```P16.2
(a) See ANS FIG P16.2(a); (b) See ANS FIG P16.2(b); (c) The graph (b)
has the same amplitude and wavelength as graph (a). It differs just by being
shifted toward larger x by 2.40 m; (d) The wave has traveled d = vt = 2.40
m to the right.
P16.4
(a) longitudinal P wave; (b) 666 s
P16.6
(a) See ANS FIG P16.6(a); (b) See ANS FIG P16.6(b); (c) See ANS FIG
P16.6(c); (d) See ANS FIG P16.6(d); (e) See ANS FIG P16.6(e)
P16.8
0.800 m/s
P16.10
2.40 m/s
P16.12
 6.67 cm
P16.14
(a) See ANS FIG P16.14; (b) 0.125 s; (c) This agrees with the period found
in the example in the text.
P16.16
(a) 0.100 sin (1.002–20.0t); (b) 3.18 Hz
P16.18
(a) 0.0215 m; (b) 1.95 rad; (c) 5.41 m/s; (d) y(x, t) = (0.0215)sin
(8.38x+80.0+1.95)
P16.20
(a) See ANS FIG P16.20(a); (b) 18.0 rad/m; (c) 0.0833 s; (d) 75.4 rad/s; (e)
4.20 m/s; (f)y 0.200 m sin 18.0x/m 75.4t/s ; (g) y(x, t)=0.200 sin
(18.0x+75.4t0.151), where x and y are in meters and t is in seconds.
P16.22
520 m/s
P16.24
(a) units are newtons; (b) The first T is period of time; the second is force
of tension.
P16.26
(a) y=(2.00104) sin (16.0x 3140t)where y and x are in meters and t is in
seconds; (b) 158 N
P16.28
The calculated gravitational acceleration of the Moon is almost twice that
of the accepted value.
P16.30
(a) v  (30.4) m where v is in meters per second and m is in kilograms;
(b) m = 3.89 kg
P16.32
1.07 kW
P16.34
55.1 Hz
P16.36
(a) As for a string wave, the rate of energy transfer is proportional to the
square of the amplitude to the speed. The rate of energy transfer stays
constant because each wavefront carries constant energy, and the frequency
stays constant. As the speed drops, the amplitude must increase; (b) The
amplitude increases by 5.00 times
P16.38
P16.40
P16.42
See P16.38 for the full explanation.
2P0
(a) A = 40.0; (b) A = 7.00, B = 0, and C = 3.00; (c) In order for two vectors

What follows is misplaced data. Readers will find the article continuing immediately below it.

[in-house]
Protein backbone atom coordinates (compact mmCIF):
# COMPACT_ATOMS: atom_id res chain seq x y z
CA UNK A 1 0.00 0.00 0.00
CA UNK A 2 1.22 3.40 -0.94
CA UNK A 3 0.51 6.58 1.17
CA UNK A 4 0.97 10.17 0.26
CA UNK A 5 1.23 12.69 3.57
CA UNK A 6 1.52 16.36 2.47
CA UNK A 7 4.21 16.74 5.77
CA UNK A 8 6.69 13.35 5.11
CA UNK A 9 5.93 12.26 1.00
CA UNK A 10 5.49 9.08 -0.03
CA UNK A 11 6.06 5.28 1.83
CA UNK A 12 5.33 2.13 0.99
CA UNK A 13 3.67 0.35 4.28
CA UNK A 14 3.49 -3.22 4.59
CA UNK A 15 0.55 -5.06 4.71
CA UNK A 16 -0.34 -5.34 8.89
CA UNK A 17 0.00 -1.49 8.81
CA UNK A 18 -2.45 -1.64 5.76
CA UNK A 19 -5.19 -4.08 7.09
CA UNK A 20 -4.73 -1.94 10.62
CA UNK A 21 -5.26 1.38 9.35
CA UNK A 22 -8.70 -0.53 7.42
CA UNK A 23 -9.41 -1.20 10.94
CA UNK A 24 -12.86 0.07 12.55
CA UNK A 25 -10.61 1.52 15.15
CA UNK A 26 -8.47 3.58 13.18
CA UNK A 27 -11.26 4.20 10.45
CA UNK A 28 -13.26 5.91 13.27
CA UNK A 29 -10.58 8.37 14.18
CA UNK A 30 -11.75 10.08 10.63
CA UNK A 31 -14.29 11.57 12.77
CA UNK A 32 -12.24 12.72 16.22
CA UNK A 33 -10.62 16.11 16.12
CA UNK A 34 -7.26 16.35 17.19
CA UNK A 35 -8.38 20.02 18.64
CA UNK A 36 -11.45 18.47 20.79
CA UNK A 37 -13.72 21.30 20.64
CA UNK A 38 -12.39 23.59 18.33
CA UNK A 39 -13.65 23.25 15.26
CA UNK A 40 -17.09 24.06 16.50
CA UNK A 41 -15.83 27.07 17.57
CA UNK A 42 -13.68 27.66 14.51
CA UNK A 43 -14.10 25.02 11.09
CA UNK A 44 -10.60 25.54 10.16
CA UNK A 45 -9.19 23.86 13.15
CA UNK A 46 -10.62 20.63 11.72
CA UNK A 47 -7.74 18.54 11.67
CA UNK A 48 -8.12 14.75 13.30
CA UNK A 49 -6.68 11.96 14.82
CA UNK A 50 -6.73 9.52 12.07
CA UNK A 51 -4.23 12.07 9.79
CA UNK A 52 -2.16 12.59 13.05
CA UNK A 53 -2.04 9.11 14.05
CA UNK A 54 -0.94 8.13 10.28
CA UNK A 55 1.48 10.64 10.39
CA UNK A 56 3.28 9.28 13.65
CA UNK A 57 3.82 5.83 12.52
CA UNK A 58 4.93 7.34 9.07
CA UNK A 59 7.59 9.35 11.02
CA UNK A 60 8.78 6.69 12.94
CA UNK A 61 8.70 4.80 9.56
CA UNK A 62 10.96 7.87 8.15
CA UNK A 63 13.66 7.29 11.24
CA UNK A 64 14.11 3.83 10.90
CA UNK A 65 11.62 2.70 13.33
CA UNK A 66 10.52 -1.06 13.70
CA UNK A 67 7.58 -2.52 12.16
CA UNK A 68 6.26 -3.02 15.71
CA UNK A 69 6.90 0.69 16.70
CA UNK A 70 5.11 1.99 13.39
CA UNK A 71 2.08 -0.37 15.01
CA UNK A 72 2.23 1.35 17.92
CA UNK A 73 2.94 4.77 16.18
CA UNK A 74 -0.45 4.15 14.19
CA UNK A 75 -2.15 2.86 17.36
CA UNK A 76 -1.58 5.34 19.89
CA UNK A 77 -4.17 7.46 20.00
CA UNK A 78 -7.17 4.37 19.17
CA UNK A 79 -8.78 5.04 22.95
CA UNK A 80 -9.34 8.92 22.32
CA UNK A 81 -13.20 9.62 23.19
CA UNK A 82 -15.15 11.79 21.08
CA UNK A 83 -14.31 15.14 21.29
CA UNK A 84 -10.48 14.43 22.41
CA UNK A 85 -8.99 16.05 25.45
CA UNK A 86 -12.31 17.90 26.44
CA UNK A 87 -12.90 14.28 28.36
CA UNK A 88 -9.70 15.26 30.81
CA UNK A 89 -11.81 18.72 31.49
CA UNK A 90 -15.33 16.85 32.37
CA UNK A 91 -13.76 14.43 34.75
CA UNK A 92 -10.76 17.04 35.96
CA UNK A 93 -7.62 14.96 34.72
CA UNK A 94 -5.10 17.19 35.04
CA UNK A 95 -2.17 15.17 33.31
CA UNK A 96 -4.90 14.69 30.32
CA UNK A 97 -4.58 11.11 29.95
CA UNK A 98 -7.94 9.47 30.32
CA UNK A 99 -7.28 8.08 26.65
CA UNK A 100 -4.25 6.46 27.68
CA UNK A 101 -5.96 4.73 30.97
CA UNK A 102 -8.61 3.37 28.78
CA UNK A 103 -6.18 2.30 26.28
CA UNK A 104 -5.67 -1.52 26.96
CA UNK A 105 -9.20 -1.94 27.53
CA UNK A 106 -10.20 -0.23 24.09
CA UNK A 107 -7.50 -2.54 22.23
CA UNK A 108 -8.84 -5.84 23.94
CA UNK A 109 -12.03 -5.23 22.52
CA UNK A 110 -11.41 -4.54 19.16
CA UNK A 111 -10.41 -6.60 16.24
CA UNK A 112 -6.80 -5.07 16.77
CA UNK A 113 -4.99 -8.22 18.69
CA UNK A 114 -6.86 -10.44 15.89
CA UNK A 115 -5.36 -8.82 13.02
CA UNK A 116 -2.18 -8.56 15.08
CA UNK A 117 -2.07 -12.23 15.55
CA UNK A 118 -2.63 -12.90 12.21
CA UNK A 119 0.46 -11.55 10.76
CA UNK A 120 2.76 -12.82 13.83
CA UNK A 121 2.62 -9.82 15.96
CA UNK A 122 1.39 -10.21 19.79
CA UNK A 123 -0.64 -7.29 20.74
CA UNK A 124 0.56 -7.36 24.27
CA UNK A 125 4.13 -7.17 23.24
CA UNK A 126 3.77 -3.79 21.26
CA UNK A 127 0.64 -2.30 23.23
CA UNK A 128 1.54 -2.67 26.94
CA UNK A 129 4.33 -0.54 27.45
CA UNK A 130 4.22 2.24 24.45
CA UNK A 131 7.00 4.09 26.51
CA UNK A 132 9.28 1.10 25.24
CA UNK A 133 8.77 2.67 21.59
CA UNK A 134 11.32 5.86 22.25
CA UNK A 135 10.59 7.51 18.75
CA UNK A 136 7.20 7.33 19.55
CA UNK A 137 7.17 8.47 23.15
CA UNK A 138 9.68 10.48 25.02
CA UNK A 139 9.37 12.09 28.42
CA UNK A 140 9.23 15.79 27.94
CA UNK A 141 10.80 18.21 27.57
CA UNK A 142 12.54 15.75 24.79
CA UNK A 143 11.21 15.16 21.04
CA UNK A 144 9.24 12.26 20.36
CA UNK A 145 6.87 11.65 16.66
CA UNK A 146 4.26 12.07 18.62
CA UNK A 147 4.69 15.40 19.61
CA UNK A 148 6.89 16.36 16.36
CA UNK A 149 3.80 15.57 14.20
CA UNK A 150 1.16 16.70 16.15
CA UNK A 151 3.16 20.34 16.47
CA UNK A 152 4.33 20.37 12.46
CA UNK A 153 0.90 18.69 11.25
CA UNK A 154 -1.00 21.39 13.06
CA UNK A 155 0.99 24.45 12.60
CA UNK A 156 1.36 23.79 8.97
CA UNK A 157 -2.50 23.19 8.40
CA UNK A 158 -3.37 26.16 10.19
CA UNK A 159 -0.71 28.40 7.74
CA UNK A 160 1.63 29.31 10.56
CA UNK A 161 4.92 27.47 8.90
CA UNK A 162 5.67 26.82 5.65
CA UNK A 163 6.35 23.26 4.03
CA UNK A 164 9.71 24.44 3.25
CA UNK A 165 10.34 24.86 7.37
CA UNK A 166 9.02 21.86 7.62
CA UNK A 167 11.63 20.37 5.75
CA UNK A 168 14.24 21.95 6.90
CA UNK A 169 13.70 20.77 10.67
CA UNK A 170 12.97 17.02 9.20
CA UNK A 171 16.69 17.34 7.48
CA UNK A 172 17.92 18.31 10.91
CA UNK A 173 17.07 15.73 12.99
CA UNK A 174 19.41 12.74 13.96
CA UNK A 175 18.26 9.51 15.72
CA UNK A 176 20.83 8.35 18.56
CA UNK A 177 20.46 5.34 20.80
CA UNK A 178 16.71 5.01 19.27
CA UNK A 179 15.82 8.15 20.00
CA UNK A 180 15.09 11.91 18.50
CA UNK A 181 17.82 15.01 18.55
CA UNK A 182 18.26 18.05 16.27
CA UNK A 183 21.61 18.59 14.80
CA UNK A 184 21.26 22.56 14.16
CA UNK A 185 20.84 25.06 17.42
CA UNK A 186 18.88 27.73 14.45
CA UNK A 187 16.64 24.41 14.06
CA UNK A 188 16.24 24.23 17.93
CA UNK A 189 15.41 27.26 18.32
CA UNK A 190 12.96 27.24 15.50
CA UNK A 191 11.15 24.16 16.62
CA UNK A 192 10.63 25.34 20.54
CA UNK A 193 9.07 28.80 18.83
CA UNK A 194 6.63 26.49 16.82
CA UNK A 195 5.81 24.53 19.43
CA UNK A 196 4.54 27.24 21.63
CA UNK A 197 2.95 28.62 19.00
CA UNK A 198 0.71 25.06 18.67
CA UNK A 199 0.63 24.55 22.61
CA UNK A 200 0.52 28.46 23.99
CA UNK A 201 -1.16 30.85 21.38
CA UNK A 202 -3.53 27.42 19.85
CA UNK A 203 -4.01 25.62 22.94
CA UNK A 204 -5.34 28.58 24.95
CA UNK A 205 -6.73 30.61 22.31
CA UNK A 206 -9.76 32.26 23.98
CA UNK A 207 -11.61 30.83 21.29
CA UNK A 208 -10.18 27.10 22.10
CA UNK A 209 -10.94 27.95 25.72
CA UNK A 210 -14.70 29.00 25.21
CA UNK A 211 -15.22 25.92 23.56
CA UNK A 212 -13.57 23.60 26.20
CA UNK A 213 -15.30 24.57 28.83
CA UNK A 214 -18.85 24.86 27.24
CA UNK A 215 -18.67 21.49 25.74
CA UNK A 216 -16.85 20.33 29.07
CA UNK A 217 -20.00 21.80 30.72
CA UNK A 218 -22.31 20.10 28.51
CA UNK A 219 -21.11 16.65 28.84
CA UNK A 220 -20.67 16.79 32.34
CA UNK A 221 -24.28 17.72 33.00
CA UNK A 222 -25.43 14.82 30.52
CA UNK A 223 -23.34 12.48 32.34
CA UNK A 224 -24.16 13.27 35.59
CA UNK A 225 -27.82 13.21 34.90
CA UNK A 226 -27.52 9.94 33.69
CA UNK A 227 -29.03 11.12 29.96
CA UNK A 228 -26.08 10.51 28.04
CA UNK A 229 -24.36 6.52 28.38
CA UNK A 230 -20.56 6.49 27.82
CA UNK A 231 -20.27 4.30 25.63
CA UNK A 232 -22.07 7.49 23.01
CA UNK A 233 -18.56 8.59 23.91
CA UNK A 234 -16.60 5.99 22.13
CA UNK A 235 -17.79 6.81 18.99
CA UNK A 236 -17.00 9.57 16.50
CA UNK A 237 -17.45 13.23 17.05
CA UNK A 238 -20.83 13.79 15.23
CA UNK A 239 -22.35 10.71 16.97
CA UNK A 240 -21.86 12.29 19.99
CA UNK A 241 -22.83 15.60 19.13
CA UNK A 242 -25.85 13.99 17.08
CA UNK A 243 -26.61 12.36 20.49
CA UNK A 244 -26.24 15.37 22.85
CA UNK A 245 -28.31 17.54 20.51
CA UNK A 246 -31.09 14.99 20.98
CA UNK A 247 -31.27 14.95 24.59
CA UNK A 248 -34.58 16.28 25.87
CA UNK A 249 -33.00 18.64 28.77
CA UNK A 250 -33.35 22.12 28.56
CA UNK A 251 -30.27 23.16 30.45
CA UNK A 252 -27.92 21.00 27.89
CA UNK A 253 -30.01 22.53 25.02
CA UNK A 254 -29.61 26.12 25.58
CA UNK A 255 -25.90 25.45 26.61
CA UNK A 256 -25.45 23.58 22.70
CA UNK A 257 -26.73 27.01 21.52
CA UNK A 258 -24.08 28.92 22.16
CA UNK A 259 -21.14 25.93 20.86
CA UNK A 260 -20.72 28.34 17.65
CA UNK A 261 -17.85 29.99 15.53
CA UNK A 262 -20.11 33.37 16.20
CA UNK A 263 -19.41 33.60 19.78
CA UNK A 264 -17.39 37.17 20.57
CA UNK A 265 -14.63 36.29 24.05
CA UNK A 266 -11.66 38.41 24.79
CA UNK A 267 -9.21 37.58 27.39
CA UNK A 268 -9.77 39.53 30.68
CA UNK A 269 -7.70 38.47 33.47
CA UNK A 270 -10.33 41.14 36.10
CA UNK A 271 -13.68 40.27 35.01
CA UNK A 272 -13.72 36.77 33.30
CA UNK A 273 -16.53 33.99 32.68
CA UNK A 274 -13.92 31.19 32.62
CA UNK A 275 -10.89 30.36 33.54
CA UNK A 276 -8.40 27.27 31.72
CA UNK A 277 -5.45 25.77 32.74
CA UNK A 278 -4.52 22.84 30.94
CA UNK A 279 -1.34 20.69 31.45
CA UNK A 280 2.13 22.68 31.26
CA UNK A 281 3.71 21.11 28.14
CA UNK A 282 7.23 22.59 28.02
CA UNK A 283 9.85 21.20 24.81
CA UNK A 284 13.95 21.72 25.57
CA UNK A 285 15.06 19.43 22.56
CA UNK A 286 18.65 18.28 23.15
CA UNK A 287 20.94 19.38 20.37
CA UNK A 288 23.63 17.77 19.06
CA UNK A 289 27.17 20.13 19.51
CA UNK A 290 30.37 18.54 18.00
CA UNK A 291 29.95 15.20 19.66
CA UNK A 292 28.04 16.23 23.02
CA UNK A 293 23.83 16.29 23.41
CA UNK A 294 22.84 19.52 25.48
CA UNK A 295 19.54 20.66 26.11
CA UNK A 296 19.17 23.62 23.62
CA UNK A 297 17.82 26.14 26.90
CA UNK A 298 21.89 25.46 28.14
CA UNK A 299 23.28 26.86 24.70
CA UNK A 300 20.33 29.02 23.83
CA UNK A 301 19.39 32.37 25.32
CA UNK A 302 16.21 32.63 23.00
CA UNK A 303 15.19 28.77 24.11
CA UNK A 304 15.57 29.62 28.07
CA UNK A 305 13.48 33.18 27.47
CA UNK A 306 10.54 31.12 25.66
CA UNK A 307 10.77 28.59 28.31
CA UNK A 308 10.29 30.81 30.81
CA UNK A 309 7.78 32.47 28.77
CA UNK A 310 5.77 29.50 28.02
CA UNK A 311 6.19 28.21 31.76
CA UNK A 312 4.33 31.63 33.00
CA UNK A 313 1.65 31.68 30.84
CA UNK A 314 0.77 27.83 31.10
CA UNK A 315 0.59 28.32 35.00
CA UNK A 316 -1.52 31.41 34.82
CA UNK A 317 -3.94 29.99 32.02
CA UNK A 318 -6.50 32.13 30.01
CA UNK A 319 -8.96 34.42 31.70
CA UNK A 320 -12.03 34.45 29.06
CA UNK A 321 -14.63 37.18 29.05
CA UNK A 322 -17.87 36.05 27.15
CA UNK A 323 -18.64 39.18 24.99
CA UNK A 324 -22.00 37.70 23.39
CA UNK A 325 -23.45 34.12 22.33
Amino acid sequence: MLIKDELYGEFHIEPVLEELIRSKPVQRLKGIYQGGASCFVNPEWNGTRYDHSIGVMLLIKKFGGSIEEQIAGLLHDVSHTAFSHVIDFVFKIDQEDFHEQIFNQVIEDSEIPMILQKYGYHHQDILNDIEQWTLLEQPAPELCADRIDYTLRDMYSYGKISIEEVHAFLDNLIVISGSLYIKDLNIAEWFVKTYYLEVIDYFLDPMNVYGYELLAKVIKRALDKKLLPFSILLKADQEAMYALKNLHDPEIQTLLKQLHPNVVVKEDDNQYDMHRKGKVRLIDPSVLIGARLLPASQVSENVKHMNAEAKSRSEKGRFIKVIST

to be equal, they must have the same magnitude and the same direction in
three-directional space. All of their components must be equal, so all
coefficients of the unit vectors must be equal; (d) A = 0, B = 7.00, C = 3.00,
D = 4.00, E = 2.00; (e) Identify corresponding parts. In order for two
functions to be identically equal, corresponding parts must be identical.
The argument of the sine function must have no units or be equal to units
P16.44
1
(a) See P16.44(a) for full explanation; (b) f ( x  vt )  ( x  vt )2 and
2
1
g ( x  vt )  ( x  vt )2 ;
2
1
1
(c) f ( x  vt )  sin( x  vt ) and g ( x  vt )  sin( x  vt )
2
2
P16.46
1 min
P16.48
(a) 375 m/s2; (b) 0.0450 N; (c) 46.9 N. The maximum transverse force is
very small compared to the tension, more than a thousand times smaller.
2Mg
; (c)
k
2 Mg 
2Mg 
 L0 

k 
k 
P16.50
(a) 2 Mg; (b) L0 
P16.52
(a) The energy a wave crest carries is constant in the absence of absorption.
Then the rate at which energy passes a stationary point, which is the power
of the wave, is constant; (b) The power is proportional to the square of the
amplitude and to the wave speed. The speed decreases as the wave moves
into shallower water near shore, so the amplitude must increase; (c) 8.31
m; (d) As the water depth goes to zero, our model would predict zero speed
and infinite amplitude. In fact, the amplitude must be finite as the wave
comes ashore. As the speed decreases, the wavelength also decreases.
When it becomes comparable to the water depth, or smaller, our formula
gd for wave speed no longer applies.
P16.54
2
(a) P  0.0500 v y ,max ; where P is in watts and vy,max is in meters per second;
(b) The power is proportional to the square of the maximum particle speed;
4
2
(c) E   7.5 10  vy ,max where E is in joules and vy,max is in meters per
second; (d)
1 2
2
mvy ,max ; (e) E  0.300vy ,max where E is in joules and vy,max is
2
in meters per second
P16.56
8.43 &times; 10−3 s
P16.58
2
P16.60
3.86 &times; 10−4
P16.62
This is greater than the average ocean depth, about 4280 m.
P16.64
(a) t  2
P16.66
(a)  ( x) 
L
g
L
g


M  m  M ; (b) 2
L
; (c)
g
mL
Mg
2L
(  L  0 ) x
 L3/ 2  03/ 2 

 0 ; (b) t 
2 T   L  0 
L
```